Legislation aims to fix broken dispute resolution process

New legislation would change the way harassment claims are handled in Congress.

The bill reforms the dispute resolution process, protects workers, increases transparency and holds members of Congress more accountable.

It would eliminate the required 30-day “counseling” period as well as the required 30-day mediation phase, and the 30-day “cooling off” period. The bill would also allow a victim to immediately pursue an administrative hearing or file a civil action, and hold members of Congress personally liable by requiring them to reimburse the Treasury for awards and settlements stemming from acts of harassment they personally commit, including members who leave office.

“For too long victims of sexual harassment in the Senate have been forced into a process that is stacked against them – today is a major step towards rectifying this wrong,” Sen. Amy Klobuchar (D-Minn.), said. “Our bipartisan legislation – which passed with unanimous support in the Senate - will help bring accountability and transparency to a broken process, ensure victims can immediately seek justice, and hold members of Congress accountable,” she added.

The bill would also:

- Provide employees with access to a dedicated advocate who will provide consultation and assistance regarding proceedings before the Office of Compliance;
- Require public reporting of awards and settlements, including identifying if a member of Congress was liable;
-Require awards or settlements to be automatically referred to the Committee on Ethics for claims against members of Congress and senior staff.
- Extend protections under the Congressional Accountability Act to unpaid staff;
- Provide opportunities for employees to work remotely or request paid leave without fear of retribution; and
- Require a survey of staff each Congress to examine the workplace culture on Capitol Hill.

“Hardworking taxpayers should not foot the bill for a member’s misconduct, and victims should not have to navigate a system that stands in the way of accountability," Sen. Roy Blunt (R-MO),  Ranking Member and Chair of the Senate Rules Committee, said. 

He added, "Today, 40 senators joined Sen. Klobuchar and me as co-sponsors of a bill the Senate passed unanimously to give more rights to victims and personal responsibility to members of Congress."

Reader comments

Wed, May 30, 2018

any one found guilty of serious misconduct such as harassment, corruption and cheating should be removed from federal service, fined and in some cases do a stint at San Quentin. Fortunately this would be most of the management in the federal service.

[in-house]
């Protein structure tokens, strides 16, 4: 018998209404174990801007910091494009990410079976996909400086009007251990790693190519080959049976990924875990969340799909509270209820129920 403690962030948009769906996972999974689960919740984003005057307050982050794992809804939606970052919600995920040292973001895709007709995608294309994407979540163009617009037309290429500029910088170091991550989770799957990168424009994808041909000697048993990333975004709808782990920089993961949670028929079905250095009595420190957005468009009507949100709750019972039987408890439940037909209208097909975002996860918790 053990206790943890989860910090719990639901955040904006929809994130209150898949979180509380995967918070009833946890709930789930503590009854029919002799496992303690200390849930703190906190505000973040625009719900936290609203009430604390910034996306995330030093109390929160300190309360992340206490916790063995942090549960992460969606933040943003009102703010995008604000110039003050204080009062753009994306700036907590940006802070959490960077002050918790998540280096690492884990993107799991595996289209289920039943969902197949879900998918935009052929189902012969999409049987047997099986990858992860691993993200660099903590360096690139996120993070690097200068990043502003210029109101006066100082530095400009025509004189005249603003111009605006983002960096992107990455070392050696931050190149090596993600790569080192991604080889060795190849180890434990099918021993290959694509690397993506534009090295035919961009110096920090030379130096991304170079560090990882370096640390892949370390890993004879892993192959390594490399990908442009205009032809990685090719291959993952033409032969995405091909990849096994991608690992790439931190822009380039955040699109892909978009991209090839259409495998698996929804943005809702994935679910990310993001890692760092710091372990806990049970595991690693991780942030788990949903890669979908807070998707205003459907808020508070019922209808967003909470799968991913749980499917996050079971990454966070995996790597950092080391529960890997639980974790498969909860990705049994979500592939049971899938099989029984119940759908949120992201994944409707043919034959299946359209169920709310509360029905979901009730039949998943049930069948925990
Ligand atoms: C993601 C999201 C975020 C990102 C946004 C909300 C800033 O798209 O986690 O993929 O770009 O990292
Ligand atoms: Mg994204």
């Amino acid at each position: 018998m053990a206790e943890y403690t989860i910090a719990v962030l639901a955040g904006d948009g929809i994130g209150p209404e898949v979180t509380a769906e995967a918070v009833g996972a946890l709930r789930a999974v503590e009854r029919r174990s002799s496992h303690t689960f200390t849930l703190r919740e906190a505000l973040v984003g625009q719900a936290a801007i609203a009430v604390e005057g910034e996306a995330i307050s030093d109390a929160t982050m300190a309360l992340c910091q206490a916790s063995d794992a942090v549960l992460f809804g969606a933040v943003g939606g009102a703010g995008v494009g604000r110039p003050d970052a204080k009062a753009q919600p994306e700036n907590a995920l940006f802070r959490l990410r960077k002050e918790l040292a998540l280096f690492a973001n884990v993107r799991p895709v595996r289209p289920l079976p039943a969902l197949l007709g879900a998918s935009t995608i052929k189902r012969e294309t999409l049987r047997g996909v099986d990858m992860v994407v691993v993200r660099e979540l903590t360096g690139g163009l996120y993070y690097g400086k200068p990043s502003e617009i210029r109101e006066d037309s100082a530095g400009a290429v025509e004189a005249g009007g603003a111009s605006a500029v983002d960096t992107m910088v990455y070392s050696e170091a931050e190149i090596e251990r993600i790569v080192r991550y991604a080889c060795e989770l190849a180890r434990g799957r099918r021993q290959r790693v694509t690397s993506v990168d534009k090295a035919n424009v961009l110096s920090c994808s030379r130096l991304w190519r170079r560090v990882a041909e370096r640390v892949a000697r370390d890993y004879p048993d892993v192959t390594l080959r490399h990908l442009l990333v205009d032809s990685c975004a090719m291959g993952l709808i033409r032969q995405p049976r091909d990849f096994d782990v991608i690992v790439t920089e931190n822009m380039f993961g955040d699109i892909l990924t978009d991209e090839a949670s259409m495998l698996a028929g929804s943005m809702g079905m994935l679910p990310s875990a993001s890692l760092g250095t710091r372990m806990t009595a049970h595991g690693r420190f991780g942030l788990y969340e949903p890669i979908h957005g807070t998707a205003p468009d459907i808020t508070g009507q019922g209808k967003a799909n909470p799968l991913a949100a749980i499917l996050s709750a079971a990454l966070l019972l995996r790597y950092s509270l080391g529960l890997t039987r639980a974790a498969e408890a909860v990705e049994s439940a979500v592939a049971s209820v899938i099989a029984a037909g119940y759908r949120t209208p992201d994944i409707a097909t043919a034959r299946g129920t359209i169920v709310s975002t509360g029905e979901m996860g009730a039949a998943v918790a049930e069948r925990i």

Wed, May 30, 2018

Is Bill Clinton on the list? If not he should be added!

Tue, May 29, 2018

Federal dispute system is beyond repair at the moment. Corrupt management is in charge and they can make decisions to help out other corrupt managers to professionally destroy an employee who bring charges against them on the grounds of harassment, dishonorable conduct etc. The only way out of this mess caused by the corrupt minions is to set up a board of individuals who are neutral and will hear the employee's side in its entirety and then investigate rapidly and if the determination is made in the favor of the employee the management minions are removed and either fired or downgraded accordingly with letters placed in their permanent record folder for future review and dismissal. Get rid of the corrupt age and gender biased management and the system would be much better for all.

Fri, May 25, 2018

This should not be just Congress!. Sexual Assault and Harassment is going on with top government managers just taking the sexual harassment webinars and training does not work. These officials are being hired into the management positions without completing any background history before they are put into there position of power.

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Edward A. Zurndorfer Certified Financial Planner
Mike Causey Columnist
Tom Fox VP for Leadership and Innovation, Partnership for Public Service
Mathew B. Tully Legal Analyst

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